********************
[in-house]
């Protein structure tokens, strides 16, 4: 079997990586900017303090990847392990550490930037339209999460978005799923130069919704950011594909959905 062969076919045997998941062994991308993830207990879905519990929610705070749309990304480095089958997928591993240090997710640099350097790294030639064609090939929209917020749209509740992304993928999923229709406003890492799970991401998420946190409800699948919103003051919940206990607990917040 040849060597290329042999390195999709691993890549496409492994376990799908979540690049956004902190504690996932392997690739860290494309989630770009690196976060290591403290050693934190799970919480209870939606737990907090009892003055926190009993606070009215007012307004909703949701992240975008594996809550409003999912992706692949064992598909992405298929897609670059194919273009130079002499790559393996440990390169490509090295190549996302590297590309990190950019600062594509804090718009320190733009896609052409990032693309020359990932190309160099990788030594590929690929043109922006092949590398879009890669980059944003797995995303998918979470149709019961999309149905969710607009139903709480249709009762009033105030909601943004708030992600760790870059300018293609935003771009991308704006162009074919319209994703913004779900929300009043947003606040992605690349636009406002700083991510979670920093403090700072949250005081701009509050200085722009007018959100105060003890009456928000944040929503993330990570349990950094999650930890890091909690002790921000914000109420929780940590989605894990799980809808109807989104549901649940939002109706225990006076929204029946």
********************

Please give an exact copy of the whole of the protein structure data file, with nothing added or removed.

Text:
[in-house]
């Protein structure tokens, strides 16, 4: 079997990586900017303090990847392990550490930037339209999460978005799923130069919704950011594909959905 062969076919045997998941062994991308993830207990879905519990929610705070749309990304480095089958997928591993240090997710640099350097790294030639064609090939929209917020749209509740992304993928999923229709406003890492799970991401998420946190409800699948919103003051919940206990607990917040 040849060597290329042999390195999709691993890549496409492994376990799908979540690049956004902190504690996932392997690739860290494309989630770009690196976060290591403290050693934190799970919480209870939606737990907090009892003055926190009993606070009215007012307004909703949701992240975008594996809550409003999912992706692949064992598909992405298929897609670059194919273009130079002499790559393996440990390169490509090295190549996302590297590309990190950019600062594509804090718009320190733009896609052409990032693309020359990932190309160099990788030594590929690929043109922006092949590398879009890669980059944003797995995303998918979470149709019961999309149905969710607009139903709480249709009762009033105030909601943004708030992600760790870059300018293609935003771009991308704006162009074919319209994703913004779900929300009043947003606040992605690349636009406002700083991510979670920093403090700072949250005081701009509050200085722009007018959100105060003890009456928000944040929503993330990570349990950094999650930890890091909690002790921000914000109420929780940590989605894990799980809808109807989104549901649940939002109706225990006076929204029946």